I’ve built a lot of weird sidecuts, bumps, flat section, serrated edges over the past decade and they did grip better….but manufacturing them can be bitch. I had a design that worked well, then the factory made it and it was the worse board ever. In the meantime, I still use for camber boards a deepsidecut that mellows a bit before the tips. You can’t see anything special, but it carves great, stable yet quick turning. But that problem is that nothing can be subtle, everything has to jump out at you. I rode some magnetractions and they were not for me. I did bumps at the feet on a board 4 or 5 years ago, worked well, it gripped, it carved…but the salespeople weren’t happy that it wasn’t noticeable enough visually. Actually dusted it off and rode that board the other day and loved it all over again. A lot of times it’s not how rad the board is, but how many gimicks it has.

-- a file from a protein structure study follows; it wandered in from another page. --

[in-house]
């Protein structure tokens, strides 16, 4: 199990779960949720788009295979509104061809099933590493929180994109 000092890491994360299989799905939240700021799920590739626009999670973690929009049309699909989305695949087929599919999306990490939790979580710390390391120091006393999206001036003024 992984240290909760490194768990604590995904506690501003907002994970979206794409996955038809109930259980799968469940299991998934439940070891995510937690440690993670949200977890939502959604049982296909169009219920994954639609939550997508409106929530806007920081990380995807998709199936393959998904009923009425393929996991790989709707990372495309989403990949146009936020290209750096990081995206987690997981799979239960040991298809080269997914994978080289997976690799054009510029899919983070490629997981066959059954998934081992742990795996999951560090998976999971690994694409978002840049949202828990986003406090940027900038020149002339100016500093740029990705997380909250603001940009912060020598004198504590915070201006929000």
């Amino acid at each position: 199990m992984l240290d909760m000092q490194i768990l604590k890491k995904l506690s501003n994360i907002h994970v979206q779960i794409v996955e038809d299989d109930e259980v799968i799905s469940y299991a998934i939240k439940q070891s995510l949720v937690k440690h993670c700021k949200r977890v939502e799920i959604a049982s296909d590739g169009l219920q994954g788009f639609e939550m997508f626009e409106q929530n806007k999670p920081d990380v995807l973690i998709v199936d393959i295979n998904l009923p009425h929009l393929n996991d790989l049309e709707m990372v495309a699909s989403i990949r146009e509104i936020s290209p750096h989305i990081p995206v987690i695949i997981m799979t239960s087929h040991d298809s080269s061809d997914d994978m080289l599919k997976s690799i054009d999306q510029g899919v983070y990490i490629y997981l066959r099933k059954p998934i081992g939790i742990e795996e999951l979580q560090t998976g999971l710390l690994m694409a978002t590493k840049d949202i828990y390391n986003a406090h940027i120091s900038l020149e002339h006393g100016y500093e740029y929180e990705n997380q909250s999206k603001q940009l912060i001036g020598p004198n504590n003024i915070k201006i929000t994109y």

6. Manifeste00 says:

    Those cutted grooves edges are an interesting idea. I’d like to know if they make the ride better or if there isnt much of a difference. I’m actually really interested in the YES rocker twin.

  7. e says:

    you can just experiment on an old board using a dremel tool. Just be careful not to heat up the edge too much and melt the base. More small groves or small dimples are better than big deep sharp groves. The one Nidecker uses cuts thru ice better than anything on the market but it slows you down quite a bit. Not sure of the latest nidecker version, there’s a company and switzerland that makes the machinery for it, so apparently Nidecker is the only one that uses it.

  8. BiznessTime says:

    Thanks for the info. I’m curious though, which ones have you ridden and do you like any one method better than the others? I’m particularly interested in the NS method and how it compares to the others. Thanks.

  9. supercollider says:

    The Dual Degressive sidecut thing that Nitro does on boards like the Team is kind of the opposite of what never summer is doing.